I think it’s subtler than that. I think we make decisions about a lot of things that don’t lead to action, but do lead to what I call “rule revision.” And revising the rule can make a huge difference in our lives.
I make judgments all the time. “This works for me.” Or “This does not work for me.” Judgments are the precursors to decisions. Some judgments stop right there—it’s bad, good, useful, wasteful, attractive, ugly. Depending on how these judgments affect me personally, they can lead to an action…or not.
I see judgments as the conduit for data that helps me modify my “rules of life.” If I continually judge someone as antagonistic, then eventually I will create a rule that this person is to be avoided. Truth be told, I’ve even made that rule after one interaction. Would that be an “action” to Tony Robbins?
Let’s go back to the beginning. By now you’ve picked up on the fact that I believe most of my “rules of life” were cast by the time I was six or seven.
Those rules are the result of many, many decisions I made about things like those below (think about these things from a child’s perspective):
- How do I get what I want?
- Can I get what I want?
- How do I win an argument?
- Which arguments are worth winning?
- What’s my role in the family?
These rules were constructed by decisions I made as a result of interactions, experiences, and judgments. The decisions didn’t necessarily result in any Tony Robbins “action,” but they are there to tell me what my “action” should be if a certain event occurs again.
Hope that makes sense.
By now you realize that these actions, based on rules created by decisions made a long time ago, aren’t the result of present decisions. Instead, they are reactions. They allow me to operate on autopilot, which I like because it’s easy and comfortable.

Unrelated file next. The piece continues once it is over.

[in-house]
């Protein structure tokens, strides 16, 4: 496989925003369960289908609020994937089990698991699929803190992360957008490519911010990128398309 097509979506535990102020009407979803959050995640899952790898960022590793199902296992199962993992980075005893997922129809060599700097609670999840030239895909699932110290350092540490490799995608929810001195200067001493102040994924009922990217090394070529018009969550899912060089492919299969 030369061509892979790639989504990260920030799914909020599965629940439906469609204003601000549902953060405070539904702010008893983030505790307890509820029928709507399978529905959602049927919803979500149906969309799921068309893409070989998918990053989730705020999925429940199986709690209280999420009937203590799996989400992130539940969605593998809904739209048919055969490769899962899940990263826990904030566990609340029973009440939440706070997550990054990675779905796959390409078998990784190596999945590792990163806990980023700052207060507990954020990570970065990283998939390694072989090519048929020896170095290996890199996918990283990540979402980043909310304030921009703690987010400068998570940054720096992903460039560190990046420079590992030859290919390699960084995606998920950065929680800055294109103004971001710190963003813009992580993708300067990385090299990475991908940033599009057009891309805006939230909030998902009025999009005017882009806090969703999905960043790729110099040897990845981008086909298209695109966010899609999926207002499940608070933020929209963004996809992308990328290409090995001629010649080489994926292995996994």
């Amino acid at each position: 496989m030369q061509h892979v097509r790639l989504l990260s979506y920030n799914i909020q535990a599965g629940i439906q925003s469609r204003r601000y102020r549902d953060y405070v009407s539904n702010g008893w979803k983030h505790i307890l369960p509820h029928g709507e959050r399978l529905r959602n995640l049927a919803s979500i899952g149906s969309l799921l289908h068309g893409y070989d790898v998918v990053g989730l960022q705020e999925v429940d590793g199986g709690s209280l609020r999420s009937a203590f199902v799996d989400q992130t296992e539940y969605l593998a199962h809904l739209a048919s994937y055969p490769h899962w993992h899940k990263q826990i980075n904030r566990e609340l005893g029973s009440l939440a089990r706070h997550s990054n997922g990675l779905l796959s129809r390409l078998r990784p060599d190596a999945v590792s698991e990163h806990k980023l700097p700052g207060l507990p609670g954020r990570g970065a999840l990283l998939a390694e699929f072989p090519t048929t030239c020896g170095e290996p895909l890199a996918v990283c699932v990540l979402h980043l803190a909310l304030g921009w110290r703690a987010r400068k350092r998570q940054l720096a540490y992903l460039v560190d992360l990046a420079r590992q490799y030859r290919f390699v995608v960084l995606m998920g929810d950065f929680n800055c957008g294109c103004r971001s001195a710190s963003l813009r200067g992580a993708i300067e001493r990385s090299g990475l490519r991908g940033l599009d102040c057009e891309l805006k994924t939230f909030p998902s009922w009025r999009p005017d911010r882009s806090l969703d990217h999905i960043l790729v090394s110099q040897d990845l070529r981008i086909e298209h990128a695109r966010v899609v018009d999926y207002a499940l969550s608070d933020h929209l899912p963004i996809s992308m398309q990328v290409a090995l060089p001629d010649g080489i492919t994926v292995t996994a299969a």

That’s why we build these rules in the first place. It’s comfortable knowing what to do or say in certain situations…and I can just let my rules do that for me.
Now when did I write the rule about being right all the time? Or the one about getting my way? About coloring between the lines? That everybody gets their stuff before I get mine? When I was a child. These rules become our DISC, Kolbe, or Myers-Briggs profiles. Ever wonder why they’re so embarrassingly accurate? Because our rules are so deeply and firmly embedded that our reactions (not actions) are incredibly predictable.
I decide (by observing my predictable reactions and the corresponding results) that this rule isn’t working for me anymore. Now I can execute a Tony Robbins action—not one that simply changes my response at that moment, but one that literally rewrites the rule. Making a decision to do one thing…take one action…can be productive. But making a decision to change a rule that has been hindering my success is significantly more powerful.
The challenge I have with the Tony Robbins decision/action program is what happens the next time the situation arises. Assuming this action took me out of my comfort zone, there is a high risk that next time, my old unmodified rule (comfort zone) will push back. Until I change the rule that inhibits my growth, my growth will be stunted.